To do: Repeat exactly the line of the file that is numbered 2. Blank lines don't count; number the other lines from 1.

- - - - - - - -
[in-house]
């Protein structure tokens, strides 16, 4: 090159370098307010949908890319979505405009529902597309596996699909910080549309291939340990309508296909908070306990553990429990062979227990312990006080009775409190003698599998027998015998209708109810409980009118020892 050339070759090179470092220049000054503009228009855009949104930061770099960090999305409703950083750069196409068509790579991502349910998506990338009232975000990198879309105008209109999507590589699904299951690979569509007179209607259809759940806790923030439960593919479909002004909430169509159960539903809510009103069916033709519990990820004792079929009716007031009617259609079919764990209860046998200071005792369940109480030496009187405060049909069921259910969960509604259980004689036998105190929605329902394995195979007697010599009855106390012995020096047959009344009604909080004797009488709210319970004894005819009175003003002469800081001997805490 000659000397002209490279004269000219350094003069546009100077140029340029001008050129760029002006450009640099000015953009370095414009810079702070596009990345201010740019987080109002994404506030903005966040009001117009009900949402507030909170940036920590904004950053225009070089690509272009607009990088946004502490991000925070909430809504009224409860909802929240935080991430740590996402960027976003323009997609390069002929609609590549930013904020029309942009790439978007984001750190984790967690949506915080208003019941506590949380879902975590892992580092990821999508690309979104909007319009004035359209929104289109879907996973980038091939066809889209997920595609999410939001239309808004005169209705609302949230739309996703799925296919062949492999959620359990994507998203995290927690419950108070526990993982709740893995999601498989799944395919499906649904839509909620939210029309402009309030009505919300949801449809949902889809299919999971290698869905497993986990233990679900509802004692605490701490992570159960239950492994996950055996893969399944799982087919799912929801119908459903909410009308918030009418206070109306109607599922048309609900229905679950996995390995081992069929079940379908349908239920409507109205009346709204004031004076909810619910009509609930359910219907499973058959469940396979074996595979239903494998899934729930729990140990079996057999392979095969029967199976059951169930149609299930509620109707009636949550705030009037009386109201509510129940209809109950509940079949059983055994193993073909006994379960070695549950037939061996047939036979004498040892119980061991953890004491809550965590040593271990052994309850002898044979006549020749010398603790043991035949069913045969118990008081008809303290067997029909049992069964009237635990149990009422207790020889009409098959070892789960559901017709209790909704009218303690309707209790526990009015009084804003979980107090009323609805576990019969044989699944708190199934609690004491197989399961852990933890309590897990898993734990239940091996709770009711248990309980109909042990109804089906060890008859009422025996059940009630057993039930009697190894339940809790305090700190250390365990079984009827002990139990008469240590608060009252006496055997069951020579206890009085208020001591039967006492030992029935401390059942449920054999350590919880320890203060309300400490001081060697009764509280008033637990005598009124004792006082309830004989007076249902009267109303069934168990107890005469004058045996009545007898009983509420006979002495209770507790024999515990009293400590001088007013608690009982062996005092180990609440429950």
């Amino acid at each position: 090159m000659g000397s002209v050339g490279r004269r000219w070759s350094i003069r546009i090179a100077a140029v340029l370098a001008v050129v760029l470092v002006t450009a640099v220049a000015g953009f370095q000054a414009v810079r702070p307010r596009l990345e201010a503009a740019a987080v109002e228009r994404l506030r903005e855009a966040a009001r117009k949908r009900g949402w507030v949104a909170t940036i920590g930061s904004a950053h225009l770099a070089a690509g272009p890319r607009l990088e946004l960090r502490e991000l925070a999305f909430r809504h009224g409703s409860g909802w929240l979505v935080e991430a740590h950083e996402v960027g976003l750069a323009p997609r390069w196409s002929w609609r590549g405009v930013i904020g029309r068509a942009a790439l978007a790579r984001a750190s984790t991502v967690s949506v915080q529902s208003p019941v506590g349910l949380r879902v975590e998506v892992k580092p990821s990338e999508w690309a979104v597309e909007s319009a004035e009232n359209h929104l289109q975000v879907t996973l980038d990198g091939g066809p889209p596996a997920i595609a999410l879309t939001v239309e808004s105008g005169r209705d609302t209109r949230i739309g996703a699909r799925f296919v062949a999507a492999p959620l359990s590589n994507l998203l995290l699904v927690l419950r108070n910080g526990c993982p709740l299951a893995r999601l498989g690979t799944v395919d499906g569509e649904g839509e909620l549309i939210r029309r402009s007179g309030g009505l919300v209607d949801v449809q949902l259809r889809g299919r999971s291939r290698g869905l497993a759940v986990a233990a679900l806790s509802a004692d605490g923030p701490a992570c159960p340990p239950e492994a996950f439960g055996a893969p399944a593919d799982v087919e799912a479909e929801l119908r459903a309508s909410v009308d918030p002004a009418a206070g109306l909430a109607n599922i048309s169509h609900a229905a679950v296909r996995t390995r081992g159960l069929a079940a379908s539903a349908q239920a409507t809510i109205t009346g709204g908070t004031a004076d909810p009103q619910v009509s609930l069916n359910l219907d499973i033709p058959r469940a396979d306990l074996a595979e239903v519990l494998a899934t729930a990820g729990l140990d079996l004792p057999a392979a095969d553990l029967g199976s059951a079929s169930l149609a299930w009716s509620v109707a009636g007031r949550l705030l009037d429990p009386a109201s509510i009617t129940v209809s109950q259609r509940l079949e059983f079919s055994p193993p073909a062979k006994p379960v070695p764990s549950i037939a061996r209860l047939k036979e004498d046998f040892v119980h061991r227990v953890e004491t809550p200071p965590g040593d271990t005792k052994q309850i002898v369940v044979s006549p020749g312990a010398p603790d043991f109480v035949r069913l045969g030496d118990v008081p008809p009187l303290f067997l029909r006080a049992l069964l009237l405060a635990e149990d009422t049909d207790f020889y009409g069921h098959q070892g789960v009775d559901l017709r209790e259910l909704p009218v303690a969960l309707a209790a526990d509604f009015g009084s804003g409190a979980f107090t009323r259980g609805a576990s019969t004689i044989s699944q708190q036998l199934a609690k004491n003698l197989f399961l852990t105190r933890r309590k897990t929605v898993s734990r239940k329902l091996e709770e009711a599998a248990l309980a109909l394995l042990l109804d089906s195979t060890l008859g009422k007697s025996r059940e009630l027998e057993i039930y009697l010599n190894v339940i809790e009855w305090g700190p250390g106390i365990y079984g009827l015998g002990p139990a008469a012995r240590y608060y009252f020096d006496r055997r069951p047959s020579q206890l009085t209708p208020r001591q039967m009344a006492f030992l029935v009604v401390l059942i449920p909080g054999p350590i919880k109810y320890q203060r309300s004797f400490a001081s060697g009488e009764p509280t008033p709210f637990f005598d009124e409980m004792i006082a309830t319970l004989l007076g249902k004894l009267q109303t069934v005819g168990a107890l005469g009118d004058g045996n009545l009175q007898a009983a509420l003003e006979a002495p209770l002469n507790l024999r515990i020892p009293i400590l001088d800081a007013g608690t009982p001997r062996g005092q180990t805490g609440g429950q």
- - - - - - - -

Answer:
């Protein structure tokens, strides 16, 4: 090159370098307010949908890319979505405009529902597309596996699909910080549309291939340990309508296909908070306990553990429990062979227990312990006080009775409190003698599998027998015998209708109810409980009118020892 050339070759090179470092220049000054503009228009855009949104930061770099960090999305409703950083750069196409068509790579991502349910998506990338009232975000990198879309105008209109999507590589699904299951690979569509007179209607259809759940806790923030439960593919479909002004909430169509159960539903809510009103069916033709519990990820004792079929009716007031009617259609079919764990209860046998200071005792369940109480030496009187405060049909069921259910969960509604259980004689036998105190929605329902394995195979007697010599009855106390012995020096047959009344009604909080004797009488709210319970004894005819009175003003002469800081001997805490 000659000397002209490279004269000219350094003069546009100077140029340029001008050129760029002006450009640099000015953009370095414009810079702070596009990345201010740019987080109002994404506030903005966040009001117009009900949402507030909170940036920590904004950053225009070089690509272009607009990088946004502490991000925070909430809504009224409860909802929240935080991430740590996402960027976003323009997609390069002929609609590549930013904020029309942009790439978007984001750190984790967690949506915080208003019941506590949380879902975590892992580092990821999508690309979104909007319009004035359209929104289109879907996973980038091939066809889209997920595609999410939001239309808004005169209705609302949230739309996703799925296919062949492999959620359990994507998203995290927690419950108070526990993982709740893995999601498989799944395919499906649904839509909620939210029309402009309030009505919300949801449809949902889809299919999971290698869905497993986990233990679900509802004692605490701490992570159960239950492994996950055996893969399944799982087919799912929801119908459903909410009308918030009418206070109306109607599922048309609900229905679950996995390995081992069929079940379908349908239920409507109205009346709204004031004076909810619910009509609930359910219907499973058959469940396979074996595979239903494998899934729930729990140990079996057999392979095969029967199976059951169930149609299930509620109707009636949550705030009037009386109201509510129940209809109950509940079949059983055994193993073909006994379960070695549950037939061996047939036979004498040892119980061991953890004491809550965590040593271990052994309850002898044979006549020749010398603790043991035949069913045969118990008081008809303290067997029909049992069964009237635990149990009422207790020889009409098959070892789960559901017709209790909704009218303690309707209790526990009015009084804003979980107090009323609805576990019969044989699944708190199934609690004491197989399961852990933890309590897990898993734990239940091996709770009711248990309980109909042990109804089906060890008859009422025996059940009630057993039930009697190894339940809790305090700190250390365990079984009827002990139990008469240590608060009252006496055997069951020579206890009085208020001591039967006492030992029935401390059942449920054999350590919880320890203060309300400490001081060697009764509280008033637990005598009124004792006082309830004989007076249902009267109303069934168990107890005469004058045996009545007898009983509420006979002495209770507790024999515990009293400590001088007013608690009982062996005092180990609440429950």